Splash Pages: Pros and Cons

What is a Splash Page and Should You Use One

Should I still use Adobe Flash on my website?
Should I still use Adobe Flash on my website?. Jeremy Girard

Like any form of design, web design is subject to trends. One web design trend that has been popular at different points in the short history of the industry is splash pages.

What is a Splash Page?

Splash pages are the full-screen, introductory pages that greet visitors on certain websites. Instead of diving right into the content of a site, this splash page acts as a "welcome" screen to that website and they typically offer one or more of the following features:

  • eye catching graphic and/or company logo
  • important initial message
  • animation or Flash movie (note - older sites may have used Flash, but that technology ls outdated and largely gone from more modern websites) 
  • choice of how to enter the site (Flash/no-Flash, mobile version, etc.)
  • technical requirements (browser, version, etc.)

There have been period of web design when Splash pages were very popular. Designers loved these pages at one point since they offered a way to showcase animation skills in a really eye-catching way with over-the-top Flash animations or really powerful graphics. These pages can make a dramatic first impression on site visitors, but they also have some very serious downsides that you must consider if you are looking to use a splash page.

Pros to Splash Pages

  • Splash pages can be fast loading since they have very little information on them. This allows you to get the most important information you want visitors to see up quickly on the first page without requiring them to scroll.
  • They are a great way to show off your best work, like a portfolio, and really wow visitors.
  • Splash pages allow your readers to choose the site technology that fits them.
  • You can then use your server logs to see what the breakdown is of your actual customers.

Cons to Splash Pages

  • The usability of a splash page is completely flawed. Your readers come to your site to enter it and a splash page prevents that. Instead of getting them right into your content, you stop their progress with a glorified ad.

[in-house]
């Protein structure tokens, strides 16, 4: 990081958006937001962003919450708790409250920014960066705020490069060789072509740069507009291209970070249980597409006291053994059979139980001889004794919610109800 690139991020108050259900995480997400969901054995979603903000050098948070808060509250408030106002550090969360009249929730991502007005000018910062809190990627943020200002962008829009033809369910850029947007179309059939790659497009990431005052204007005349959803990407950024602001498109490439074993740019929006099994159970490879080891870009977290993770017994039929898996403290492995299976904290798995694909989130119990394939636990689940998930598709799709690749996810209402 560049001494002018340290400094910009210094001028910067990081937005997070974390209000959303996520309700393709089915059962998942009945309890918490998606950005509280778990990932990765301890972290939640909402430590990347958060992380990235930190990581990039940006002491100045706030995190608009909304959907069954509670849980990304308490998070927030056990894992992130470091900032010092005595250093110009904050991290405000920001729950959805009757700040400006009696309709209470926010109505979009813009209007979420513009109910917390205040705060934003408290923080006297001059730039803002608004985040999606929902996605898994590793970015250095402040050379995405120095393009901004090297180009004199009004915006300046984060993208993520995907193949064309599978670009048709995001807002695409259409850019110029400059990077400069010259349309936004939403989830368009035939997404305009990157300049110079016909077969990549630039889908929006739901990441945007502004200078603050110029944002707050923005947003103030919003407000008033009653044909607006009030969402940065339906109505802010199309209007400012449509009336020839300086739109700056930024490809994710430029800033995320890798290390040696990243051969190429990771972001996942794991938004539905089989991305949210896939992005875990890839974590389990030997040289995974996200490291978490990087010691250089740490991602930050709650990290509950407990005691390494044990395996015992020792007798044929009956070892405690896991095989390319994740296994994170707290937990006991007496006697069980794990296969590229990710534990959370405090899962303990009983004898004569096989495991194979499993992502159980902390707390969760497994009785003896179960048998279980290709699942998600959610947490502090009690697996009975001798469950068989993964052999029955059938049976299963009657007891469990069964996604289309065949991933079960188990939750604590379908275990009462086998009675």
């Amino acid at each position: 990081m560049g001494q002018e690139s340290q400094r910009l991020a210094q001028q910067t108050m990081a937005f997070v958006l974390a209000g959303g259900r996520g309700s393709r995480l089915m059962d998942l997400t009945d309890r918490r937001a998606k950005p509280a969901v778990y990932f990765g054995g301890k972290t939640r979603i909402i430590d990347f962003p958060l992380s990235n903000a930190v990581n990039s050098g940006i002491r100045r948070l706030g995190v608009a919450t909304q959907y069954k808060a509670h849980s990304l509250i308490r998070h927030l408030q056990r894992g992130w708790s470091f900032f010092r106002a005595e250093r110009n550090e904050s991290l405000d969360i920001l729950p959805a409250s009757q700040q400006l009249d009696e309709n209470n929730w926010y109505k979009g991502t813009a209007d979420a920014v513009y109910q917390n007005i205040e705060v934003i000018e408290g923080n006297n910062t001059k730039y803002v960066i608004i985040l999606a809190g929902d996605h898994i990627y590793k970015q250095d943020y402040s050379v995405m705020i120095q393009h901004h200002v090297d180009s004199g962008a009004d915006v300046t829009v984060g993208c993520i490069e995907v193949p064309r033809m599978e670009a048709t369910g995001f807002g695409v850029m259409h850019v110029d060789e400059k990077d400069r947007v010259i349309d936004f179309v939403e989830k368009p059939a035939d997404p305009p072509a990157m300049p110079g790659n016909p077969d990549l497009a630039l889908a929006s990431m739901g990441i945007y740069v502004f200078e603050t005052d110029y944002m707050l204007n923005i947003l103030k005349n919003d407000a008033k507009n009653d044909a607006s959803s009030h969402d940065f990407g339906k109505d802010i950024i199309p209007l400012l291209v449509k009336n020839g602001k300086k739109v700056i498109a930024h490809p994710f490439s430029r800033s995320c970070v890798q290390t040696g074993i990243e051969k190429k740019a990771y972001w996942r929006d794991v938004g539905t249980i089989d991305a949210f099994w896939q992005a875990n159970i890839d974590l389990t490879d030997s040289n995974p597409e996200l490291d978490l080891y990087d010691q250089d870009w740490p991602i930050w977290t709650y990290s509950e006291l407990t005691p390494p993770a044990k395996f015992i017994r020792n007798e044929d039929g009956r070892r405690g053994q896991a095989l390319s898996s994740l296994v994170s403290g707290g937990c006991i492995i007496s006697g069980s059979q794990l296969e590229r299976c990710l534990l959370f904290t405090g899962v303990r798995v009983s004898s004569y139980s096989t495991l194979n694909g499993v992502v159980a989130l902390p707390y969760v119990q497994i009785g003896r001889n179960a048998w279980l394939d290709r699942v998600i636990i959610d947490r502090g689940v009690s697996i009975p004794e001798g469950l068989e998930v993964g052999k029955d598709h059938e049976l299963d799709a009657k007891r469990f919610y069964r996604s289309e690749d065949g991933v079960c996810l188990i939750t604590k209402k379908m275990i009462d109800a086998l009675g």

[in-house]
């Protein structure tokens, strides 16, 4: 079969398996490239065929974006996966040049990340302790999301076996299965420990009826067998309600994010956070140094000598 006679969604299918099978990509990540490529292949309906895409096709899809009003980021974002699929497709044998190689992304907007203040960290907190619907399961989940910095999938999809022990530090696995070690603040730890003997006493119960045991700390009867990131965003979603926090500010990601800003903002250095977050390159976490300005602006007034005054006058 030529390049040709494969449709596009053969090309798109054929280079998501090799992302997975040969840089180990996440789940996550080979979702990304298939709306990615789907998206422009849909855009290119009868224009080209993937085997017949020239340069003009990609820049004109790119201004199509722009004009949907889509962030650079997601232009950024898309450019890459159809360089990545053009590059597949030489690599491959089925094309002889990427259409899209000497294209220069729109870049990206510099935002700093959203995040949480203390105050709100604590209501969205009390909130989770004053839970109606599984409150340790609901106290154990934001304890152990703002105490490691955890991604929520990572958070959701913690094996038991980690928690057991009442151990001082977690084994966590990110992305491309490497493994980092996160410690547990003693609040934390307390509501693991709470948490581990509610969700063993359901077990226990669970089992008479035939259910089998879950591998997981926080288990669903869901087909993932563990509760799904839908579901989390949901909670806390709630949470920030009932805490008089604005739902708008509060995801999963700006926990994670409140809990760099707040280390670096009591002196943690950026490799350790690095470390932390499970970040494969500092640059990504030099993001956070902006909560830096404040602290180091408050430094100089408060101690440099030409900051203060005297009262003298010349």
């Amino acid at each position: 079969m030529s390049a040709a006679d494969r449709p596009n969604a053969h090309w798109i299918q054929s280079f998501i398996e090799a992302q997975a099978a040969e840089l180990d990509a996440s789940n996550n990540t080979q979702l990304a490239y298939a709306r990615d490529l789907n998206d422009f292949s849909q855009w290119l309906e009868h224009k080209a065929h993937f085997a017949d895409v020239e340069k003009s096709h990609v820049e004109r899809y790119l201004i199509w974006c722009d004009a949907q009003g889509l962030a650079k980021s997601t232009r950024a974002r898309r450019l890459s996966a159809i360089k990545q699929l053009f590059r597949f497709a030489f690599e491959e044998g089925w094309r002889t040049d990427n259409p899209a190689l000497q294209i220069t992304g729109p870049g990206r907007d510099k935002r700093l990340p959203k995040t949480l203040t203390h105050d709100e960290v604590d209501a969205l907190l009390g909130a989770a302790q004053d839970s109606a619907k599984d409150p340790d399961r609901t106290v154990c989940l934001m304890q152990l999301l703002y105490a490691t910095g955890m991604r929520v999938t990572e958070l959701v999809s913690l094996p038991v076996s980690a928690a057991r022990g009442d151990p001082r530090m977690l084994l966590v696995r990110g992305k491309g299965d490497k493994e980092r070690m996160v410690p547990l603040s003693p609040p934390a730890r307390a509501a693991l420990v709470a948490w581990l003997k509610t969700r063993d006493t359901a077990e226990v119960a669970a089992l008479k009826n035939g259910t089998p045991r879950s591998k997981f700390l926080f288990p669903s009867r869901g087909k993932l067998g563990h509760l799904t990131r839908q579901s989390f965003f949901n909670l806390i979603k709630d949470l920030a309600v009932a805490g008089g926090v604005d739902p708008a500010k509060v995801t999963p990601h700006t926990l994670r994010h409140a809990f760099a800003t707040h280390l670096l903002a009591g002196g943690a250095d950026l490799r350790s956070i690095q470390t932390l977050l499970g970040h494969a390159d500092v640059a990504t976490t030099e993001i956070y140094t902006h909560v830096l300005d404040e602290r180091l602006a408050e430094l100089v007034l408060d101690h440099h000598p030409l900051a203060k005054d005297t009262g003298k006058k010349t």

• Many readers don't like splash pages - and in some studies 25% of visitors left a site right after seeing a splash page instead of heading into the website itself. That is a large number of people who have just abandoned your company because you wanted to "wow" them with a splash page.
  • Splash pages are typically not very search engine friendly. Since many splash pages only include a Flash animation or giant graphic, there isn't a lot of content for a search engine to optimize or focus on. 
  • A splash page animation can be repetitive and annoying to return visitors. Readers who have seen your opening page animation don't often want to sit through it again, but if you forget to include a "skip" option, they will have to. Even if you do have a "skip" option, you are forcing them to take an action to avoid that annoying animation rather than allowing them into the site.
  • While the Flash movie or fancy animation you are including on your page may look really nice, the impression they often make may be one of pretentiousness rather than detailing your skills.
  • If you submit your splash page to a search engine, the JavaScript codes that move customers to the next page may prevent the search engine from adding any page on the site.

    My Opinion of Splash Pages

    Splash pages are outdated on today's Web. Personally, I find them annoying and I have seen how sites who insist on using them suffer. Yes, there are some benefits to a Splash page, but they are vastly outweighed by the negatives, including the simple truth that if you use a splash or "welcome" page on today's Web or in a new website redesign, you are dating your site and causing it to look like a relic from a bygone era of website design.

    Original article by Jennifer Krynin. Edited by Jeremy Girard on 10/20/16